Reluctant Traveler: Happy Turquoise Trails to You

Bill and I have made the drive between Phoenix and Denver approximately a million times. Well, I’m exaggerating, but it has been very, very many times. For the most part we have not deviated from the quickest route. Oh, it’s true once in a while we have taken I-40 all the way to Flagstaff and come in from the west if the weather is iffy. But most of the time we take I-25 south to I-40, get off I-40 in Holbrook, AZ, and take a couple of state highways that bring us right down into Mesa almost directly to our house.  It’s a pretty drive and we know it like the back of our hands.

But a couple of months ago I read a light-weight mystery called Sister Eve: Private Eye, by Lynne Hinton. I didn’t review the book because frankly I didn’t like it much. It had so much potential – a Catholic nun investigating murders; seemed like it could write itself. But it simply didn’t read well, or at least not to me. Since it’s a series, I might try the next one to see if the author got any better.

Anyhoo, one thing I did like about the Sister Eve book is that it took place in an area of New Mexico about which I was unfamiliar. The good sister lived in Madrid, New Mexico, a town on New Mexico State Highway 14, which runs basically between Santa Fe and Albuquerque. This highway is referred to as the Turquoise Trail because from as early as 900 A.D., the Pueblo people mined turquoise, that beautiful blue-green stone which screams SOUTHWEST. (See how I indicated screaming by capitalizing the letters? Sometimes my cleverness astounds even me.) There are several little tiny communities along that trail, but Bill and I stopped in only one – Madrid. We stopped because it was the community with which I was familiar from the book, but also because it was just so darn cute.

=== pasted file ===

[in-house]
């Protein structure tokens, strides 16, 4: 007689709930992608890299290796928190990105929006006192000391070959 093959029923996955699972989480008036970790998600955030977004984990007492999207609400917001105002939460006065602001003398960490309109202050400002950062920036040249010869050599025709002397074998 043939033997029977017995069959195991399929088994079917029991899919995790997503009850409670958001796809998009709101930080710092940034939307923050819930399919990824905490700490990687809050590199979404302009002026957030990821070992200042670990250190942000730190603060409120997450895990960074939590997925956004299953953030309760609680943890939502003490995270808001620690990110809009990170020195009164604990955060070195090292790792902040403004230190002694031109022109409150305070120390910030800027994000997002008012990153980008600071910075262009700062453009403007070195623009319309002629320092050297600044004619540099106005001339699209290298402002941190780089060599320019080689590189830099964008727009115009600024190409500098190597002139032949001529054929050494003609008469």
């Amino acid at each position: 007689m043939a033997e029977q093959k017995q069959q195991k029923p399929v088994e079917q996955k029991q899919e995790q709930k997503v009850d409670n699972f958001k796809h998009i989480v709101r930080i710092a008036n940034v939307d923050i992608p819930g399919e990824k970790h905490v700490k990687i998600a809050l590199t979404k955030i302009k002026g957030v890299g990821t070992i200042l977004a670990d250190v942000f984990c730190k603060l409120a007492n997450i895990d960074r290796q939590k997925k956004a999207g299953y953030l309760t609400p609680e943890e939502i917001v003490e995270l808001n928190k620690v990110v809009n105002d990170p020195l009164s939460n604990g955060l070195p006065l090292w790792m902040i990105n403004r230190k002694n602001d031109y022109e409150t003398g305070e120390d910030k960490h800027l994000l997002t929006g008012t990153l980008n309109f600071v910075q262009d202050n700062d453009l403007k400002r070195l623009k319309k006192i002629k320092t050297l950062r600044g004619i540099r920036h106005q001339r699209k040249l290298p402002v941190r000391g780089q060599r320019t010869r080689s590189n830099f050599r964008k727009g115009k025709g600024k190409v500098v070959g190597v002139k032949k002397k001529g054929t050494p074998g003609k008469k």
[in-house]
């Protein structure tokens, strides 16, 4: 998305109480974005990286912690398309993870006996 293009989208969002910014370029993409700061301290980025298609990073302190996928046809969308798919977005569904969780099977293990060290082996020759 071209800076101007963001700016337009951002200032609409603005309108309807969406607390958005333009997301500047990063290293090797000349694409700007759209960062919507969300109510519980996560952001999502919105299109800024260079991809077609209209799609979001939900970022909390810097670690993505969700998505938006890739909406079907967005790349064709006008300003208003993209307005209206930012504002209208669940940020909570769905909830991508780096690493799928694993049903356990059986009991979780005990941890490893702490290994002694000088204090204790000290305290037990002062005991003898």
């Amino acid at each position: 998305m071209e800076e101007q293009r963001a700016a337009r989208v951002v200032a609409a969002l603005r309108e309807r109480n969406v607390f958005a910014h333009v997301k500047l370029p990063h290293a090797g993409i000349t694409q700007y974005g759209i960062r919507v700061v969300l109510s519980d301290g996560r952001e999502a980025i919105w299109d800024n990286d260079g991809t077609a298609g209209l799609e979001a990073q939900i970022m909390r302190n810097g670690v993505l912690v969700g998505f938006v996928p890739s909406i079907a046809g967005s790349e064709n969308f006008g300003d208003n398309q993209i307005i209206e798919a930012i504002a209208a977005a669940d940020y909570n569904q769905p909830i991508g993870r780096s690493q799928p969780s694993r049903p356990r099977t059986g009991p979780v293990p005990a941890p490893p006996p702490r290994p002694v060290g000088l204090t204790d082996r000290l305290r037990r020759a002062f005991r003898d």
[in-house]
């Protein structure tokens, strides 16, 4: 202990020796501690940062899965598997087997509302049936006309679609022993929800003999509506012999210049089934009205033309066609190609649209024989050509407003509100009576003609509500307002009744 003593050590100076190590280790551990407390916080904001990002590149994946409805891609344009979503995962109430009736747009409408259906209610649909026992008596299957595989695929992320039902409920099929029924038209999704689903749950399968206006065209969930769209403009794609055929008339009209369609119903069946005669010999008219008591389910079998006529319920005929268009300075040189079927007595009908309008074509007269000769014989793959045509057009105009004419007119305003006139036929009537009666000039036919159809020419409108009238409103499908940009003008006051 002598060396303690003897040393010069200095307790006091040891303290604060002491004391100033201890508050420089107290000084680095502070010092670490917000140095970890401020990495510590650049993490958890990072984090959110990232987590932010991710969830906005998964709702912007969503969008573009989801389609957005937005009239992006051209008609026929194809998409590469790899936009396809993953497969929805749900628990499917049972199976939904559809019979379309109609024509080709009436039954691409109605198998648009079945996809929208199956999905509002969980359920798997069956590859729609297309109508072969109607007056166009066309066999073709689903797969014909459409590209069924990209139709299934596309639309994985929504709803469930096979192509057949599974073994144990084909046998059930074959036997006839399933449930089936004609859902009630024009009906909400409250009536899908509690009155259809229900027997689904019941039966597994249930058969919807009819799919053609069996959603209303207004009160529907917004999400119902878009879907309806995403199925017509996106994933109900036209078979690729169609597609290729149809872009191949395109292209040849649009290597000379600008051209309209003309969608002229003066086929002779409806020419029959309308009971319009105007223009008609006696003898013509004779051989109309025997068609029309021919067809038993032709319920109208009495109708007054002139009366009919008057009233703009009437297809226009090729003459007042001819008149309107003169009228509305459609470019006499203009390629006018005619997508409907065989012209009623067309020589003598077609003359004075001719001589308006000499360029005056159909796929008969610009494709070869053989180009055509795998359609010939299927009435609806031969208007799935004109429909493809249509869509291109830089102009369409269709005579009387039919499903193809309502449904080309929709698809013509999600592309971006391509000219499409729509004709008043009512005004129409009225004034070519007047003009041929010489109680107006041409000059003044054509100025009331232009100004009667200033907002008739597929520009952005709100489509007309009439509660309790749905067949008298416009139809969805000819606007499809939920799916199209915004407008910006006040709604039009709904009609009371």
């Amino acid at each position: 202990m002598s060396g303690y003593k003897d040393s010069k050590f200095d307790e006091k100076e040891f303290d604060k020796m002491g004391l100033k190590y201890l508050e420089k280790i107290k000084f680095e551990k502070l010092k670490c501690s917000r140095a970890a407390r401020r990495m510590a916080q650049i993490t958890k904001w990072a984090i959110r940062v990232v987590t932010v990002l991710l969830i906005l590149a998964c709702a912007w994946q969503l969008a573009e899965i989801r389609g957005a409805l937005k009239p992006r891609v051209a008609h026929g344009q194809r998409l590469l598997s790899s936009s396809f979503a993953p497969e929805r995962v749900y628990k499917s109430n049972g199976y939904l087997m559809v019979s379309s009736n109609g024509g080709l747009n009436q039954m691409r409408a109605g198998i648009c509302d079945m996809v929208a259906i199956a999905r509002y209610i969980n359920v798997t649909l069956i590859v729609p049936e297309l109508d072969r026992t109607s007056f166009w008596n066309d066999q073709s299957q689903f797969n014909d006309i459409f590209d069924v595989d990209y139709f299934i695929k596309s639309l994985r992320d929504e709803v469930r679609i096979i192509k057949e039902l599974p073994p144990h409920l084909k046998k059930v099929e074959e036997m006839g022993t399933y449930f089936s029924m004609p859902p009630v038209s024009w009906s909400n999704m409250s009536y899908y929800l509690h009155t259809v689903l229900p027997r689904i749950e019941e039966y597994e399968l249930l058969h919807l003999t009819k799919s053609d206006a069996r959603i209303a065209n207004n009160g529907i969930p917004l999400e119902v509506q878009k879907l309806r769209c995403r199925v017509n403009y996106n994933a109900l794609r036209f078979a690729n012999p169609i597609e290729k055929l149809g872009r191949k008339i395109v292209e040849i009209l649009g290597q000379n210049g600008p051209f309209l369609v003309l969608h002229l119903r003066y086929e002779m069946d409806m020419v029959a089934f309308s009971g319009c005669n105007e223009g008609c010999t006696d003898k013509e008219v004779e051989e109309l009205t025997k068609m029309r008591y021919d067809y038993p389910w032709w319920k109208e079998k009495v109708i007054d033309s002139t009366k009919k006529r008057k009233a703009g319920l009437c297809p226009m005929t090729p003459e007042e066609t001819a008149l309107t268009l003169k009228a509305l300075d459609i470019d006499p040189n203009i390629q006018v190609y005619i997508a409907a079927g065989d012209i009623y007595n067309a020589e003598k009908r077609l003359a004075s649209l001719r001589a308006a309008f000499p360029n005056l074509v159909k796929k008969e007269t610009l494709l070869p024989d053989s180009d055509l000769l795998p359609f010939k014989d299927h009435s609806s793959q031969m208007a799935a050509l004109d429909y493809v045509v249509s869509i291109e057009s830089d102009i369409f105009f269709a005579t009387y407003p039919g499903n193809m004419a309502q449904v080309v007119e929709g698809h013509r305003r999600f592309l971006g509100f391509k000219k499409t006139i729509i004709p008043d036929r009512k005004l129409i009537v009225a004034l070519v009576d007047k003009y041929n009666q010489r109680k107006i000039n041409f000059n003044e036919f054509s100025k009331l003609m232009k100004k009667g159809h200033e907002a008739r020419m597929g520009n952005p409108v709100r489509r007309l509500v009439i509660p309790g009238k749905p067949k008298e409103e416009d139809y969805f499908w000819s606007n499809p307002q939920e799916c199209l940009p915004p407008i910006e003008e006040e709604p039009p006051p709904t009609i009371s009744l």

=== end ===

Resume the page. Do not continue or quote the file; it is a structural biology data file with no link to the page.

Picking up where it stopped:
madrid nm

Madrid (which apparently is pronounced with the accent on the first syllable as emphasized over and over by Sister Eve) sits at about the middle of the Turquoise Trail. Though turquoise was probably mined there at one time, the bulk of what was pulled out of the mountains surrounding Madrid was coal, and lots of it. No more, of course. In fact, the town sat nearly vacant after the coal market went away, and the Wall Street Journal advertised the whole town for sale for $250,000 in 1954. Dang, I wish my dad had bought it. I could be mayor.